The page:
What are some real-life examples of white veganism?
According to critics, vegans who maintain white veganism are not inclusive nor intersectional in their activism, and they lack cultural sensitivity. They promote veganism as the only way to support animal liberation without considering social, economic, and cultural barriers to participating in a vegan lifestyle. For example, vegans who perpetuate white veganism may prescribe a vegan diet universally while overlooking inequitable access to healthful foods and plant-based alternatives that many marginalized communities face. Further, vegans who enable white veganism may have a strict outlook on animal consumption that does not extend leniency to the cultural practices of hunting by Indigenous and traditional peoples, nor their traditional diets containing animal products. Lastly, it is unfortunately common to see vegan activists juxtaposing animal agriculture to historical injustices posed on marginalized communities. Comparing animal agriculture to others’ trauma and historical systems of oppression that still marginalize people today is not inclusive and, if anything, makes people feel unwelcome in the vegan community.
The popularity of veganism has exploded in recent years, and with that, we have seen a rise in “trendy” vegan products, including plant-based meat, cheeses, vegan supplements, cruelty-free makeup, and clothing to meet the growing market demands. The rise of vegan capitalism is taking a toll on local, Indigenous, and marginalized communities around the world, as their lands and labor are being exploited by transnational agribusinesses to produce vegan alternatives. Vegans who uphold white veganism fail to address these intersections of social justice and food production. Further, white veganism perpetuates vegan capitalism with predominantly Western social media influencers promoting the latest trending vegan products. This is problematic because it perpetuates consumerism, but it also leads to the false association of veganism with expensive and trendy products, making veganism appear less accessible to low-income communities.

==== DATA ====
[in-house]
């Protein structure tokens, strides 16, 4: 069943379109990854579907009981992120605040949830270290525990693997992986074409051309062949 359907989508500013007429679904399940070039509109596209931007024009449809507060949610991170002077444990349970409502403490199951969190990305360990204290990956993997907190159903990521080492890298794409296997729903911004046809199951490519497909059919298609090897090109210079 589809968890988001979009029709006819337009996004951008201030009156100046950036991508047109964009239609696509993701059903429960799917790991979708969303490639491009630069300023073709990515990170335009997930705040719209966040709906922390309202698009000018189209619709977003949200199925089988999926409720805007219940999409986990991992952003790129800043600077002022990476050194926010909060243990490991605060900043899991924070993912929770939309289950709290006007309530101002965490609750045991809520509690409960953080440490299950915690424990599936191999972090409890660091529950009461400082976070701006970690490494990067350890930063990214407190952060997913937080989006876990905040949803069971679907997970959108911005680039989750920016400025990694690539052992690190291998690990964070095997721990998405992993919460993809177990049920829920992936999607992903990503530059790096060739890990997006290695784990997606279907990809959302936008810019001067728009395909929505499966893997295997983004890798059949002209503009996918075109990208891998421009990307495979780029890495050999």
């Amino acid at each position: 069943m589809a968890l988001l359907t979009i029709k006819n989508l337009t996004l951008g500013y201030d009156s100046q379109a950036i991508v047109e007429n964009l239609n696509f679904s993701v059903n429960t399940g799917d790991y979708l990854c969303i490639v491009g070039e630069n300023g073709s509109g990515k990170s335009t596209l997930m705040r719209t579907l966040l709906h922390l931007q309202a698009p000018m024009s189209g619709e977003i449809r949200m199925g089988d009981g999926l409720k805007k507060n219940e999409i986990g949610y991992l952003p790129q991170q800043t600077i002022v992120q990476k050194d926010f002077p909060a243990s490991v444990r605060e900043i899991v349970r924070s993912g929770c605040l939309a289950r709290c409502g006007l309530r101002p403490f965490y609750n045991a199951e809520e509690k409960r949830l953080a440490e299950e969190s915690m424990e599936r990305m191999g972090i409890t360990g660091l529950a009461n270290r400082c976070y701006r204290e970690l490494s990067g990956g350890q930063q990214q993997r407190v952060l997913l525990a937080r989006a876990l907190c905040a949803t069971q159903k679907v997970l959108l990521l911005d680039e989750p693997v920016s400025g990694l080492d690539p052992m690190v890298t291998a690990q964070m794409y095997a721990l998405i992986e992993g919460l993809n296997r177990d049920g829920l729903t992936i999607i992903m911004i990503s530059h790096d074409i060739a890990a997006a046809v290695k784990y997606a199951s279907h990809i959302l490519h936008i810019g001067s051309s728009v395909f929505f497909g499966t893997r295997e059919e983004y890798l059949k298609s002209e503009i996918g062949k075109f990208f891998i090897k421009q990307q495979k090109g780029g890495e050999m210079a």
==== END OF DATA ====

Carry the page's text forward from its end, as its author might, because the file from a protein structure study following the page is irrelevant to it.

Towards a more inclusive vegan movement
As intersectional vegans, it is critical to ensure that BIPOC (Black, Indigenous, and People of Color) voices are included in vegan activism. Time and time again, we see the erasure of BIPOC voices and cultures from environmentalism and now veganism. According to Pew Research, Black Americans are the fastest-growing population identifying as vegan, yet we see huge disparities in the representation of Black vegans in mainstream vegan media and vegan advocacy organizations. The colonial legacies of land dispossession, ecological degradation, and globalization still remain strong in animal agriculture, but we are beginning to see the same legacies within the capitalistic mode of production of plant-based alternatives. As intersectional vegans, we must challenge our globalized food system and address the intersections of social injustices and food production. Intersectional veganism aims to be a total liberation movement of nonhuman and human beings alike. As Demi Collen states, “veganism can only be about the liberation of animals when it also stops the oppression of people.”
So, how can you be an intersectional vegan?
- Understand that veganism is not accessible to everyone.
- Respect other cultures and traditions.
- Be inclusive in your activism, and do not juxtapose others’ marginalization with animal agriculture.
- Hold people and organizations accountable.
- Recognize that veganism is a total liberation movement for all beings on this planet.
- Follow and support BIPOC vegan content creators and activists (a few of my favorites on Instagram are @queerbrownvegan, @vegan_abolitionniste, @rebelvegana, @blackricanvegan,@queentrapsoulkitchen, @seb.alex, @veganezer, and @jensplantbase).